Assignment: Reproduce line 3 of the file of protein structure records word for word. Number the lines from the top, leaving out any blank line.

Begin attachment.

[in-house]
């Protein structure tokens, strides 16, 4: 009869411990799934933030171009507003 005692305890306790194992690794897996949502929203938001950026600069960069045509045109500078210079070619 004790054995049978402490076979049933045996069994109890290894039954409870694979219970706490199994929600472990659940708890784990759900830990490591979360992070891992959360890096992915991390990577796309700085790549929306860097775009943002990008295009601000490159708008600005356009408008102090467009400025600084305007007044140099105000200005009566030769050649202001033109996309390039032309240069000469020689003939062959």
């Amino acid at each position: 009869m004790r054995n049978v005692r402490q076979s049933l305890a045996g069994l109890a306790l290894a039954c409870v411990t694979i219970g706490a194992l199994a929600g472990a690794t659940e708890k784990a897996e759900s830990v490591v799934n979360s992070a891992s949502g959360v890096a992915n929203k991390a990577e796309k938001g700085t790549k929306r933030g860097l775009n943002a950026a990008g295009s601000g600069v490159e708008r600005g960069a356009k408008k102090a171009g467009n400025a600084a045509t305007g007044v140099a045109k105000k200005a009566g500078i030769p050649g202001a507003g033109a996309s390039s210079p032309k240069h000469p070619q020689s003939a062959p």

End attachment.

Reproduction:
């Amino acid at each position: 009869m004790r054995n049978v005692r402490q076979s049933l305890a045996g069994l109890a306790l290894a039954c409870v411990t694979i219970g706490a194992l199994a929600g472990a690794t659940e708890k784990a897996e759900s830990v490591v799934n979360s992070a891992s949502g959360v890096a992915n929203k991390a990577e796309k938001g700085t790549k929306r933030g860097l775009n943002a950026a990008g295009s601000g600069v490159e708008r600005g960069a356009k408008k102090a171009g467009n400025a600084a045509t305007g007044v140099a045109k105000k200005a009566g500078i030769p050649g202001a507003g033109a996309s390039s210079p032309k240069h000469p070619q020689s003939a062959p």